Is there any sign of spring quite so welcome as the glint of the first bluebird unless it is his softly whistled song?
Almost everywhere in the Eastern United States and Canada, the red-eyed vireo is the most common member of his family.
Is there a boy or girl in America who does not already know this saucy, keen-witted little gamin who thrives where other birds would starve;
MEADOWLARK BIRD. Every farmer's boy knows his father's friend, the meadowlark, the brownish, mottled bird, larger than a robin, with a lovely yellow breast and black crescent on it, that keeps well hidden in the grass of the meadows or grain fields.
DOWNY WOODPECKER - Birds for Kids - A hardy little friend is the downy woodpecker who, like the chickadee, stays by us the year around. Probably no other two birds are so useful in our orchards as these, that keep up a tireless search for the insect robbers of our fruit.
BARRED OWL, Hoot Owl - If "a good child should be seen and not heard" what can be said for this owl?
Much more shy and reserved than the social, democratic robin is his cousin the wood thrush, whom, perhaps, you more frequently hear than see.
It is not often that you can get close enough to any bird to see the white of his eyes, but the brighter olive green of this vivacious little white-eyed vireo's upper parts,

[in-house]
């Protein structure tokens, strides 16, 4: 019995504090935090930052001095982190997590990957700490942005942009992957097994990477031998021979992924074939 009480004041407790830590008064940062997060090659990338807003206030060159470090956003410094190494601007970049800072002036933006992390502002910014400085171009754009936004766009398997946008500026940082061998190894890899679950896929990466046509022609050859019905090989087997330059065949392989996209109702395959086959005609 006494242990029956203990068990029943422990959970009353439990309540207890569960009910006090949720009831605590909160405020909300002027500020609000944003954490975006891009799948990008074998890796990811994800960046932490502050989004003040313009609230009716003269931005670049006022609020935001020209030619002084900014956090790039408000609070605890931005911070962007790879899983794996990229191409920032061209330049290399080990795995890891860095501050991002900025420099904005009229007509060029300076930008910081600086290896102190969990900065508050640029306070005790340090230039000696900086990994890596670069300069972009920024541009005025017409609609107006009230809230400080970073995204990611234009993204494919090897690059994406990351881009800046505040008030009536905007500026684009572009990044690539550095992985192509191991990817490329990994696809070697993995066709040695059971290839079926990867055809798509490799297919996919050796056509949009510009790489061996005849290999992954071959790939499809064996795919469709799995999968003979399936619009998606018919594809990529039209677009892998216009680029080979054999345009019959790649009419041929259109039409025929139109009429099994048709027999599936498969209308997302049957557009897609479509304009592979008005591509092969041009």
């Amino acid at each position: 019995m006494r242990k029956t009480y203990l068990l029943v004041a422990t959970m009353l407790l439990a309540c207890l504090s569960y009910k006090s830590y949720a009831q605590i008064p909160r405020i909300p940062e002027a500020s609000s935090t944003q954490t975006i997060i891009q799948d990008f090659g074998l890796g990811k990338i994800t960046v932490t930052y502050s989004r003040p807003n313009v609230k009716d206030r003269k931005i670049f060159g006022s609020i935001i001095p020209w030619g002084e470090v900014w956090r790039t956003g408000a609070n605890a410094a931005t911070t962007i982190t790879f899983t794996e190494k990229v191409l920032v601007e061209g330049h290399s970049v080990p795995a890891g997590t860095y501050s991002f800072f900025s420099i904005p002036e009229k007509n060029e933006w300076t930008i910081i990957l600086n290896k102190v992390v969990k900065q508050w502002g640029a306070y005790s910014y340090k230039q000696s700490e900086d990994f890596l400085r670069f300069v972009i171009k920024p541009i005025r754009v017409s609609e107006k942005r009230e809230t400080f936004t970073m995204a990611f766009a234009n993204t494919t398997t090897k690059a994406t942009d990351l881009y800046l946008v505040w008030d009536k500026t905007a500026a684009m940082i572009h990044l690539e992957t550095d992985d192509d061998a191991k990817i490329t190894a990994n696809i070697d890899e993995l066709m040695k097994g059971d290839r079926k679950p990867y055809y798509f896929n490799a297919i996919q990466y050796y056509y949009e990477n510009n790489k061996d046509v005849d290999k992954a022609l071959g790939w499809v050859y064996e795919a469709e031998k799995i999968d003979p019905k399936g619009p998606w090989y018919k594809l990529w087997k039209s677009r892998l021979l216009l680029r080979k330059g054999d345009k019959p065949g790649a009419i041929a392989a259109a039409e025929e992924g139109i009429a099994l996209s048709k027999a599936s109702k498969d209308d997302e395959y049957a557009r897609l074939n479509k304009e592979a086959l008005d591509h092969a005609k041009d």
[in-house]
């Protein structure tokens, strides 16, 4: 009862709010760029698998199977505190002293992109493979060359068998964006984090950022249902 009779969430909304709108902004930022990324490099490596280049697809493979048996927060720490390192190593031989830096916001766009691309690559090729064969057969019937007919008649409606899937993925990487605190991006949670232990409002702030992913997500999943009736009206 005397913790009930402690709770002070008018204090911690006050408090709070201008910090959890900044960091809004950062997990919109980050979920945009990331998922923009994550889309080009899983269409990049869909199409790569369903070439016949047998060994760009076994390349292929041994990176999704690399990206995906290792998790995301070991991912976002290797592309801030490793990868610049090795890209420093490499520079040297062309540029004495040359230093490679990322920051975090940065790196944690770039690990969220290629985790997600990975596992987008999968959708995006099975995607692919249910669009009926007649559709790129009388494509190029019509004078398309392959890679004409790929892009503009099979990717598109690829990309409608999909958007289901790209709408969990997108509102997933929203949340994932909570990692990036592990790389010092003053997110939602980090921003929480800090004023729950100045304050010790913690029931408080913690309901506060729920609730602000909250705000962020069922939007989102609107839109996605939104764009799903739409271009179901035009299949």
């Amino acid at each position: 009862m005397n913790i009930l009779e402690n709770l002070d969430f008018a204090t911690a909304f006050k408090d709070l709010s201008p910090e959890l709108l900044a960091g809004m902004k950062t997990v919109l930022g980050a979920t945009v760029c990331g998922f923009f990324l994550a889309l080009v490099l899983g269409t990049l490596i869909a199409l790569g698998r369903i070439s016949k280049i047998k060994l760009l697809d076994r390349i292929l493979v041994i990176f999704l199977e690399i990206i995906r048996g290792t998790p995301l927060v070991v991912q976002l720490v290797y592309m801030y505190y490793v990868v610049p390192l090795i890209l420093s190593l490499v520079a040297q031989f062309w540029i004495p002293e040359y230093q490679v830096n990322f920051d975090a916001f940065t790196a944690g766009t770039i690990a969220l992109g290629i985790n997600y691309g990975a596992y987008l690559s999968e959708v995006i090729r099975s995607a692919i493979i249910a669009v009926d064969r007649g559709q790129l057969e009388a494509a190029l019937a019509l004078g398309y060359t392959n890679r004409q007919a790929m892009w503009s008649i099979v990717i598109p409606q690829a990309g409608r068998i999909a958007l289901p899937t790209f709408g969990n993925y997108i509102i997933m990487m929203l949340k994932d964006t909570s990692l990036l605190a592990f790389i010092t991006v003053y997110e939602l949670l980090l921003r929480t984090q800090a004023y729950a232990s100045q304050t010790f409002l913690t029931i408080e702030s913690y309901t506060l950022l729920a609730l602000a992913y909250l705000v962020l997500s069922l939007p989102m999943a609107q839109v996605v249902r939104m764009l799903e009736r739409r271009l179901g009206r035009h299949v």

This summer a pair of the sociable, friendly little chippies—the smallest members of their clan—decided that they would build in a little boxwood tree on the verandah of our house next to the front door through which members of the family passed every hour of the day.
ORCHARD ORIOLE. Fortunately many other birds besides this oriole prefer to live in orchards; otherwise think how many worm-eaten apples there would be!
HAIRY WOODPECKER - Birds for Kids - Light woods, with plenty of old trees in them, suit this busy carpenter better than orchards or trees close to our homes, for he is more shy than his sociable little cousin, downy, whom he as closely resembles in feathers as in habits.
SCREECH OWLS - A boy I know had a pair of little screech owls invite themselves to live in a box he had nailed up for bluebirds in his father's orchard.
Bitterly cold and dreary though the day may be, that "little scrap of valour," the chickadee, keeps his spirits high until ours cannot but be cheered by the oft-repeated, clear, tinkling silvery notes that spell his name.
In a family not conspicuous for its fine feathers, this is certainly the beauty.
When the friendly little chippy leaves us in autumn, this similar but larger sparrow cousin comes into the United States from the North,
BALTIMORE ORIOLE (Golden Oriole). A flash of flame among the tender young spring foliage; a rich, high, whistled song from the blossoming cherry trees, and every child knows that the sociable Baltimore oriole has just returned from Central America.
YELLOW-BELLIED SAPSUCKER - Birds for Kids - This woodpecker I am sorry to introduce to you as the black sheep of his family, with scarcely a friend to speak a good word for him.
MOURNING DOVE, Carolina Dove - Do not waste any sympathy on this incessant love-maker that slowly sings coo-o-o, ah-coo-o-o-ooo-o-o-ooo-o-o, in a sweetly sad voice.
High up in the top of elms and maples that line village streets where the red-eyed vireo loves to hunt, even among the trees of so busy a thoroughfare as Boston Common,